One of the early planning meetings, for creation of the Astronomical League, occurred at The Buhl Planetarium and Institute of Popular Science in Pittsburgh, in the Summer of 1940. In the last week of 1941 November, 12 amateur societies, including the Amateur Astronomers' Association of Pittsburgh, had ratified a draft constitution for the Amateur Astronomers' League of America. The League had planned to hold their first official convention, in 1942, in Detroit. Everything changed with the bombing of Pearl Harbor and the United States entry into World War II. The Detroit meeting was cancelled due to gas rationing, and all League activities came to a halt. The Astronomical League was not officially formed until after World War II, at a founding convention, also in Pennsylvania, at the Franklin Institute in Philadelphia on 1947 July 4..

     The Buhl Planetarium and Institute of Popular Science / Buhl Science Center housed one of only three large Siderostat-type Refractor Telescopes from 1941 to 1994. The largest [with two 49-inch objective lenses (one for public viewing, the other for photography)], was scrapped after the Paris Exhibition of 1900; the two lenses remain in storage at the Paris Observatory. The second largest, a 15-inch which eventually was operated by the University of Pennsylvania, was dismantled in the middle of the first decade of the 21st century; this telescope is now in storage in Jacksonville. Buhl Planetarium's 10-inch telescope was dismanted in 2002 and is now in storage in The Carnegie Science Center warehouse..

The opening of The Buhl Planetarium and Institute of Popular Science was a big deal in Pittsburgh, particularly occurring during the Great Depression. In 1939, Pittsburgh only had eight museum-type organizations:

- Fort Pitt Blockhouse - Downtown (later, incorporated into Point State Park, which was built around the Blockhouse - Blockhouse built 1764; donated by Mary Schenley to the Daughters of the American Revolution for preservation in 1894)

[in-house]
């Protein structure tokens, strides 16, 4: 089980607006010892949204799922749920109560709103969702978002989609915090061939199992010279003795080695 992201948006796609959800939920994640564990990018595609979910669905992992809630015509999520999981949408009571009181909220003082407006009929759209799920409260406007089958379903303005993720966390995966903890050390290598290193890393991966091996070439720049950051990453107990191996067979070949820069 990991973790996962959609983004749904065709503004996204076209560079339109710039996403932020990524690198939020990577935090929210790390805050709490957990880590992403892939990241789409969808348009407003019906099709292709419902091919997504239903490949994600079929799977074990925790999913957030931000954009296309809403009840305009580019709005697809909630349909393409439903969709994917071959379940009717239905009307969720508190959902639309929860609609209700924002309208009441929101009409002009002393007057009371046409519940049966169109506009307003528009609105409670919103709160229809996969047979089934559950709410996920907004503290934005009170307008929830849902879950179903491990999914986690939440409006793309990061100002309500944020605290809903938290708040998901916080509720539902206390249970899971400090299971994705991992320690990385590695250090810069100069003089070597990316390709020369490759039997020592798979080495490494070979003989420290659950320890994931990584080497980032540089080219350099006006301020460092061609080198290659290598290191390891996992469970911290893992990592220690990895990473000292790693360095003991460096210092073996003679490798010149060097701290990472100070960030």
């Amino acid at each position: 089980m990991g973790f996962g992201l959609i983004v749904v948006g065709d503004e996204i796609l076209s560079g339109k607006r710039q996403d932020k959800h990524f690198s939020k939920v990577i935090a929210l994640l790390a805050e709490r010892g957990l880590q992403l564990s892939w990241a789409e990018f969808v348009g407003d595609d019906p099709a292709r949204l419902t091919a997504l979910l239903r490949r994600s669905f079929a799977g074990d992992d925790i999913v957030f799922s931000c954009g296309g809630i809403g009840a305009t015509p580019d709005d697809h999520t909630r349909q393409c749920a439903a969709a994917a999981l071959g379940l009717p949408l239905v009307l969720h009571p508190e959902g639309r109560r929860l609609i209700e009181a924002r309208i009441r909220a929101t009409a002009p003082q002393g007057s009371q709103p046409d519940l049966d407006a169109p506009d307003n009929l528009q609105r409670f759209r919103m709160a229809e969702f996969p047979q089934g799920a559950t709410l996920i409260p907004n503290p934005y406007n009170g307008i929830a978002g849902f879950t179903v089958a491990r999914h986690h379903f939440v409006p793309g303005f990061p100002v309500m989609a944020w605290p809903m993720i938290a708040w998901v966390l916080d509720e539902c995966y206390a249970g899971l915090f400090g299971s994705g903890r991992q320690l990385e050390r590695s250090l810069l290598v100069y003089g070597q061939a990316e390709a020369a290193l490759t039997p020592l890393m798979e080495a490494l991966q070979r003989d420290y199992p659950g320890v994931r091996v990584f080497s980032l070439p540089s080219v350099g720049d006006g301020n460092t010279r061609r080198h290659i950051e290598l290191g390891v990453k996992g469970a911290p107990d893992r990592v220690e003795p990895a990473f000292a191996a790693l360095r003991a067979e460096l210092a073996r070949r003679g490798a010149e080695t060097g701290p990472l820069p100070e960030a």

- Historical Society of Western Pennsylvania - early museum in Oakland (Society founded 1859 January 10)

- Phipps Conservatory - Schenley Park, Oakland (1893 December 7)

- Carnegie Institute including two museums and two other public institutions: The Carnegie Library, The Carnegie Museum of Natural History, The Carnegie Museum of Art, and The Carnegie Music Hall - Schenley Park, Oakland (1895 November 5)

- Pittsburgh Zoo - Highland Park (1898 June 14)

- Soldiers and Sailors Memorial Hall and Museum - Oakland (1910)

- Nationality Rooms, Cathedral of Learning, University of Pittsburgh - Oakland (first four rooms dedicated 1938: Scottish, Russian, German, and Swedish Rooms)

The official dedication of The Buhl Planetarium and Institute of Popular Science, before an invitation-only list of VIPs, occurred on Tuesday Evening, 1939 October 24 at 8:30 p.m.

The dedication was aired on three Pittsburgh radio stations: aired live on KQV and WWSW; aired two hours later on KDKA (note that all of these are AM radio stations; Pennsylvania's oldest FM radio station, Pittsburgh's WWSW-FM, was not established until 1940 January 1).

Well-known newspaper columnist Gilbert Love published an eight-page supplement about Buhl Planetarium in The Pittsburgh Press the Sunday before Buhl Planetarium was dedicated and opened.

The grand public opening of The Buhl Planetarium and Institute of Popular Science occurred on Wednesday, 1939 October 25.


gaw 2006 Oct. 11
Update: 2022 Oct. 18

"Firsts" & World Records of
The Buhl Planetarium and Institute of Popular Science
Pittsburgh, Pennsylvania
2006 October

Authored By Glenn A. Walsh *** Sponsored By Friends of the Zeiss
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2006 October